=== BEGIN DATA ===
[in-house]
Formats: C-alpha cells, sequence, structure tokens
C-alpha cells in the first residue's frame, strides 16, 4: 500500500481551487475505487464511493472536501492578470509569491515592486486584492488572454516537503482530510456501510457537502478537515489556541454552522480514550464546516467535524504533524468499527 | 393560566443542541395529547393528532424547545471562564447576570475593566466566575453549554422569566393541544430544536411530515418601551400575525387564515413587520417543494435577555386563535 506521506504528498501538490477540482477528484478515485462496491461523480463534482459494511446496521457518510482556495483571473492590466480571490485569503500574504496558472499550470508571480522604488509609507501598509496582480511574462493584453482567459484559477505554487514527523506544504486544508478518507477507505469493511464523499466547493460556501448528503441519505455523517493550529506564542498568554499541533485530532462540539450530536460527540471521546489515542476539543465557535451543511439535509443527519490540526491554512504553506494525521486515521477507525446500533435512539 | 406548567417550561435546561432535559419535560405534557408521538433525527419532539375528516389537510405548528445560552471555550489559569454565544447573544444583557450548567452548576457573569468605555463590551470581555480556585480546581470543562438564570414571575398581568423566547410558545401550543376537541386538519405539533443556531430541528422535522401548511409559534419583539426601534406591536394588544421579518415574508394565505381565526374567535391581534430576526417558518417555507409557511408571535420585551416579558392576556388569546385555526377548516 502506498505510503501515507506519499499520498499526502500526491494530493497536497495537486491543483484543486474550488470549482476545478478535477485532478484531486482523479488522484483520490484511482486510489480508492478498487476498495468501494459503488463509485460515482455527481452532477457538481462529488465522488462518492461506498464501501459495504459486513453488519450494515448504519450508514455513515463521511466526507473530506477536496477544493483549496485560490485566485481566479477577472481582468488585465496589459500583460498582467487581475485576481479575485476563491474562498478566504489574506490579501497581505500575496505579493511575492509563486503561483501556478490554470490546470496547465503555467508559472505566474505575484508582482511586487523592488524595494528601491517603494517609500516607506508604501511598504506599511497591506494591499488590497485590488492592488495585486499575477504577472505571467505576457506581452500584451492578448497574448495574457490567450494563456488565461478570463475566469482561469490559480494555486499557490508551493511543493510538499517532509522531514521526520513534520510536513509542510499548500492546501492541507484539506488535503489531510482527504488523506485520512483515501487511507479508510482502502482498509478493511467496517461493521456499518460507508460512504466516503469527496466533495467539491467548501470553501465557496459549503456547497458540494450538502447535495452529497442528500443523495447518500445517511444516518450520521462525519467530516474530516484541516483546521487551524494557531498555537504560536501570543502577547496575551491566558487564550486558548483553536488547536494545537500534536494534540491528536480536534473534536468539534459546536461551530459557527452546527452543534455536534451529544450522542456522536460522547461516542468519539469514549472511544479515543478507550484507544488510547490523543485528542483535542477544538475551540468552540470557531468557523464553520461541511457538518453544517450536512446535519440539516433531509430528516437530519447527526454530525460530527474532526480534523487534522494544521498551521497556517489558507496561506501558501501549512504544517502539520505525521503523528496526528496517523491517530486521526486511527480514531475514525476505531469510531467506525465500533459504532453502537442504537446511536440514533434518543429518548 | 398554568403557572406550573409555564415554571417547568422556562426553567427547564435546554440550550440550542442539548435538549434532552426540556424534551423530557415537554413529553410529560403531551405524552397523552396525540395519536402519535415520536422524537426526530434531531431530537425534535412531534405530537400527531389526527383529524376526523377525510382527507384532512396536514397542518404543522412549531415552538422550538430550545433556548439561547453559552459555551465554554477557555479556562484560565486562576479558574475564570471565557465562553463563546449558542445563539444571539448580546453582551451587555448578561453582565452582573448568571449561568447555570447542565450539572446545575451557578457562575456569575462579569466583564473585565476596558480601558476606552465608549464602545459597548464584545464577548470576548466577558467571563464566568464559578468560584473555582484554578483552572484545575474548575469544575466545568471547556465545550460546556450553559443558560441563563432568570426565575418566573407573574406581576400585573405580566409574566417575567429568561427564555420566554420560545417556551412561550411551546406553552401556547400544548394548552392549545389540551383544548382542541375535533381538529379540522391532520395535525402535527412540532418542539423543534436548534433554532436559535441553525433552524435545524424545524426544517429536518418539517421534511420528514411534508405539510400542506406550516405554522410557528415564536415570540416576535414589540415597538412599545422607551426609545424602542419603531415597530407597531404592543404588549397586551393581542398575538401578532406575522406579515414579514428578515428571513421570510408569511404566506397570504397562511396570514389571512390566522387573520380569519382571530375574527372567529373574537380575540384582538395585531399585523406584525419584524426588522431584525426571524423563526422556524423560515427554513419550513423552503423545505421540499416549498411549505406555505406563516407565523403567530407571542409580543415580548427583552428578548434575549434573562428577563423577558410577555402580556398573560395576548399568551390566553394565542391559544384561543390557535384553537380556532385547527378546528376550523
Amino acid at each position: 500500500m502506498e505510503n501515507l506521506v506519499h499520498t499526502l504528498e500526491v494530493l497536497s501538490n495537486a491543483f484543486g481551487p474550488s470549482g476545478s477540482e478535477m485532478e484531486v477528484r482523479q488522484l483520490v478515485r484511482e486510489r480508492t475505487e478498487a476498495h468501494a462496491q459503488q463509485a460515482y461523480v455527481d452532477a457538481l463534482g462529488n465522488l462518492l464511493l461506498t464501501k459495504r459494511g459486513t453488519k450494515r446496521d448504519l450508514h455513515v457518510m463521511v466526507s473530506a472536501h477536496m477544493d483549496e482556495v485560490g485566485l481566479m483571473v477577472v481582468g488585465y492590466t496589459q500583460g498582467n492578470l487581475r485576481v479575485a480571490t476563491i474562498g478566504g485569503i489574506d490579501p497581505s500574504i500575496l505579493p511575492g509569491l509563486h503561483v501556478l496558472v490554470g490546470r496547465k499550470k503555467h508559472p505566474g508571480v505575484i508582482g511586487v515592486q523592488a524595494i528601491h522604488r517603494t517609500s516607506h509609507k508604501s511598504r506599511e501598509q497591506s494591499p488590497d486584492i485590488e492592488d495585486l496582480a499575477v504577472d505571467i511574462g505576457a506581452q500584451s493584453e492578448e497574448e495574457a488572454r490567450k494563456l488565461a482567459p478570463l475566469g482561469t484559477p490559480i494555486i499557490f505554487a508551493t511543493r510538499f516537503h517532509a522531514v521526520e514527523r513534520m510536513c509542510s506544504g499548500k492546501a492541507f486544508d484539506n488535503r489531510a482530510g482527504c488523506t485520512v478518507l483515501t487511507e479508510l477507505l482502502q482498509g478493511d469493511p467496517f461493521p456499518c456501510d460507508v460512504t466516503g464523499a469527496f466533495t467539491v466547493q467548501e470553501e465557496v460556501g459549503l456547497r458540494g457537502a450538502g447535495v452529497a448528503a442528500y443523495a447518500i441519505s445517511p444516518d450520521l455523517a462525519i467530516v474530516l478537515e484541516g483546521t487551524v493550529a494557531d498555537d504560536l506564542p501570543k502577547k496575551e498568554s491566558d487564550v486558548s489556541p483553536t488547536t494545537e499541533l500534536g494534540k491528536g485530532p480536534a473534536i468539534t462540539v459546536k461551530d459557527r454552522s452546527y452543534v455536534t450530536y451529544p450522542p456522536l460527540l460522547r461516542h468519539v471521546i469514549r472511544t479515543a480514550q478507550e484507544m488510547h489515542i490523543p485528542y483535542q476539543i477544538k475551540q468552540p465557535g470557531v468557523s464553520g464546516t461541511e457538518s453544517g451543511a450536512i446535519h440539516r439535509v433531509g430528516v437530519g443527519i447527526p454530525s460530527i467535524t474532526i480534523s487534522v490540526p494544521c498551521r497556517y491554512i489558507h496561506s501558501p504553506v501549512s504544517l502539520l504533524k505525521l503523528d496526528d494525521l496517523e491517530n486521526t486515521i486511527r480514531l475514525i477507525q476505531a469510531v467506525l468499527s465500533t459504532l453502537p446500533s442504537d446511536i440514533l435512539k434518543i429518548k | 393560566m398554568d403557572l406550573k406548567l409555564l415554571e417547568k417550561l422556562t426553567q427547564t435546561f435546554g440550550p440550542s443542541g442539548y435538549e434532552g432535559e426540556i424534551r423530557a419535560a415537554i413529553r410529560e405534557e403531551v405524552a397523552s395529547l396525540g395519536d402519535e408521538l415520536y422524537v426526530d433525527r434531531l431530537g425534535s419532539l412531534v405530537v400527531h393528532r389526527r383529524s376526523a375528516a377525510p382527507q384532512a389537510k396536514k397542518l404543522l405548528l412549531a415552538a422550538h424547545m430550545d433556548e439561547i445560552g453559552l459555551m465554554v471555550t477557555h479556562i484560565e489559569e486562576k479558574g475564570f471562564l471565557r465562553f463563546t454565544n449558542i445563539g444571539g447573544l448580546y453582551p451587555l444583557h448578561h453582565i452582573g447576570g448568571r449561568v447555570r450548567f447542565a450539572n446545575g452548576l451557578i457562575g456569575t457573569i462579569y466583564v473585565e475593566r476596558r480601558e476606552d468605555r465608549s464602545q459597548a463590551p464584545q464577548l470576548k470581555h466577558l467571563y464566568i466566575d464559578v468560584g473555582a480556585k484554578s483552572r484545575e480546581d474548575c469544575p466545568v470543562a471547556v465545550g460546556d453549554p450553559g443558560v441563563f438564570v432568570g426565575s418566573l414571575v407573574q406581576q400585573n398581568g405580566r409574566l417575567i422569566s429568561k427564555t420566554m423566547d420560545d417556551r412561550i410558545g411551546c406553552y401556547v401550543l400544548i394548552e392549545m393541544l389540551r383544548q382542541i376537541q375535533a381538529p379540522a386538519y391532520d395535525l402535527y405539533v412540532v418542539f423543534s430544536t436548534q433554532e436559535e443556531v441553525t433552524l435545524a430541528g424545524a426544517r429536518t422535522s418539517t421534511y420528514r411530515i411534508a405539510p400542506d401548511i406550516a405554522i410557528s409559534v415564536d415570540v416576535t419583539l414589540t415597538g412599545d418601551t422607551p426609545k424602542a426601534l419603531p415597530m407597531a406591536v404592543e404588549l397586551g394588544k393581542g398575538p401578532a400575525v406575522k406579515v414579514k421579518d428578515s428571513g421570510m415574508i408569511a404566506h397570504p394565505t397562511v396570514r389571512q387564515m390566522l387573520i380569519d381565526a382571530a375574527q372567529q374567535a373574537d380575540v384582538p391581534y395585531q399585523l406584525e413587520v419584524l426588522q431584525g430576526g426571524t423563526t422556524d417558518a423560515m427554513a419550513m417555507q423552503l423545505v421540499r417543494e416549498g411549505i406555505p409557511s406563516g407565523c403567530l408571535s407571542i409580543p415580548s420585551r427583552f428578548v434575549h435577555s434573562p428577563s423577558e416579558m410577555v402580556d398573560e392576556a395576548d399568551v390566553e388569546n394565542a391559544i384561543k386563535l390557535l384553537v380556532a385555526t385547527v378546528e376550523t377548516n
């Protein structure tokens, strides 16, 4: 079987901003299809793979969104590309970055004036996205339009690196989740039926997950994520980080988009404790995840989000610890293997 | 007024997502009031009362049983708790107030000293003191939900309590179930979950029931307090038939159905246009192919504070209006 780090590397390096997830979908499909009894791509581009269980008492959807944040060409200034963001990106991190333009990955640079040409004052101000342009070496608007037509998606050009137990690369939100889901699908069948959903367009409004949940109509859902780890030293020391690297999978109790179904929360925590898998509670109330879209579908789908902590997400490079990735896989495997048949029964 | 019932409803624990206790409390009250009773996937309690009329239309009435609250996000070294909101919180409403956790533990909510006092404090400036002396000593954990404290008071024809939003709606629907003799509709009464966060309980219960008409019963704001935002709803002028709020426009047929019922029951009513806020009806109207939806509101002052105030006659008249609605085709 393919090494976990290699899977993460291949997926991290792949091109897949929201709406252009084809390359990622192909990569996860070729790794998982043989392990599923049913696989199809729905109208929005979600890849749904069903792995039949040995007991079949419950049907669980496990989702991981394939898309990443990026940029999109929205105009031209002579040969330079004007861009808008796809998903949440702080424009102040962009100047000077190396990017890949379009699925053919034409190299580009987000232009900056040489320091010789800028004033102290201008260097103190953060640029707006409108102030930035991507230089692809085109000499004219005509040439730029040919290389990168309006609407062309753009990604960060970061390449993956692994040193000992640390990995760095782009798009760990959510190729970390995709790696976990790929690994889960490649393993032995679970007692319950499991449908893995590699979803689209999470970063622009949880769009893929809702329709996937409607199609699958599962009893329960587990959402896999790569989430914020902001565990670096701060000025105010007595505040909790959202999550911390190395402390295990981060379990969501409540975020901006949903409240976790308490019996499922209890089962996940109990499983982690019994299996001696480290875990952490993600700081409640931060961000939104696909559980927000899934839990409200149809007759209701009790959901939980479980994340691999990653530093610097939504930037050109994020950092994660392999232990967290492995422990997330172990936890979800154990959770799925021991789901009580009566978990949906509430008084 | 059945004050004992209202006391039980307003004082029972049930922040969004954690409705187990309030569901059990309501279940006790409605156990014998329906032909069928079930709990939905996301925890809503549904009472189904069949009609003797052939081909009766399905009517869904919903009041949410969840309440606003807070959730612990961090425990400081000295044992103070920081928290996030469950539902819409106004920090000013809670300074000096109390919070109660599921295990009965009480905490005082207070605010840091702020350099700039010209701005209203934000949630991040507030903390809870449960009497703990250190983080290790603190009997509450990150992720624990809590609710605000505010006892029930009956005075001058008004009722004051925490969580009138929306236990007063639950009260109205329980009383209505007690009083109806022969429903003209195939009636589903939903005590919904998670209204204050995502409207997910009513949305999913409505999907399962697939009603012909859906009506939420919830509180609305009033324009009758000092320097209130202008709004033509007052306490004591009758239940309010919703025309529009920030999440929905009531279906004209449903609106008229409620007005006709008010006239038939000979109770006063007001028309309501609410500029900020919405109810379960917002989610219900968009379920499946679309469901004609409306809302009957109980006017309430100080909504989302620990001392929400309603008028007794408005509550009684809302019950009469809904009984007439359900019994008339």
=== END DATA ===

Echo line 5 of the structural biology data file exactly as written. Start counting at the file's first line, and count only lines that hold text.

């Protein structure tokens, strides 16, 4: 079987901003299809793979969104590309970055004036996205339009690196989740039926997950994520980080988009404790995840989000610890293997 | 007024997502009031009362049983708790107030000293003191939900309590179930979950029931307090038939159905246009192919504070209006 780090590397390096997830979908499909009894791509581009269980008492959807944040060409200034963001990106991190333009990955640079040409004052101000342009070496608007037509998606050009137990690369939100889901699908069948959903367009409004949940109509859902780890030293020391690297999978109790179904929360925590898998509670109330879209579908789908902590997400490079990735896989495997048949029964 | 019932409803624990206790409390009250009773996937309690009329239309009435609250996000070294909101919180409403956790533990909510006092404090400036002396000593954990404290008071024809939003709606629907003799509709009464966060309980219960008409019963704001935002709803002028709020426009047929019922029951009513806020009806109207939806509101002052105030006659008249609605085709 393919090494976990290699899977993460291949997926991290792949091109897949929201709406252009084809390359990622192909990569996860070729790794998982043989392990599923049913696989199809729905109208929005979600890849749904069903792995039949040995007991079949419950049907669980496990989702991981394939898309990443990026940029999109929205105009031209002579040969330079004007861009808008796809998903949440702080424009102040962009100047000077190396990017890949379009699925053919034409190299580009987000232009900056040489320091010789800028004033102290201008260097103190953060640029707006409108102030930035991507230089692809085109000499004219005509040439730029040919290389990168309006609407062309753009990604960060970061390449993956692994040193000992640390990995760095782009798009760990959510190729970390995709790696976990790929690994889960490649393993032995679970007692319950499991449908893995590699979803689209999470970063622009949880769009893929809702329709996937409607199609699958599962009893329960587990959402896999790569989430914020902001565990670096701060000025105010007595505040909790959202999550911390190395402390295990981060379990969501409540975020901006949903409240976790308490019996499922209890089962996940109990499983982690019994299996001696480290875990952490993600700081409640931060961000939104696909559980927000899934839990409200149809007759209701009790959901939980479980994340691999990653530093610097939504930037050109994020950092994660392999232990967290492995422990997330172990936890979800154990959770799925021991789901009580009566978990949906509430008084 | 059945004050004992209202006391039980307003004082029972049930922040969004954690409705187990309030569901059990309501279940006790409605156990014998329906032909069928079930709990939905996301925890809503549904009472189904069949009609003797052939081909009766399905009517869904919903009041949410969840309440606003807070959730612990961090425990400081000295044992103070920081928290996030469950539902819409106004920090000013809670300074000096109390919070109660599921295990009965009480905490005082207070605010840091702020350099700039010209701005209203934000949630991040507030903390809870449960009497703990250190983080290790603190009997509450990150992720624990809590609710605000505010006892029930009956005075001058008004009722004051925490969580009138929306236990007063639950009260109205329980009383209505007690009083109806022969429903003209195939009636589903939903005590919904998670209204204050995502409207997910009513949305999913409505999907399962697939009603012909859906009506939420919830509180609305009033324009009758000092320097209130202008709004033509007052306490004591009758239940309010919703025309529009920030999440929905009531279906004209449903609106008229409620007005006709008010006239038939000979109770006063007001028309309501609410500029900020919405109810379960917002989610219900968009379920499946679309469901004609409306809302009957109980006017309430100080909504989302620990001392929400309603008028007794408005509550009684809302019950009469809904009984007439359900019994008339």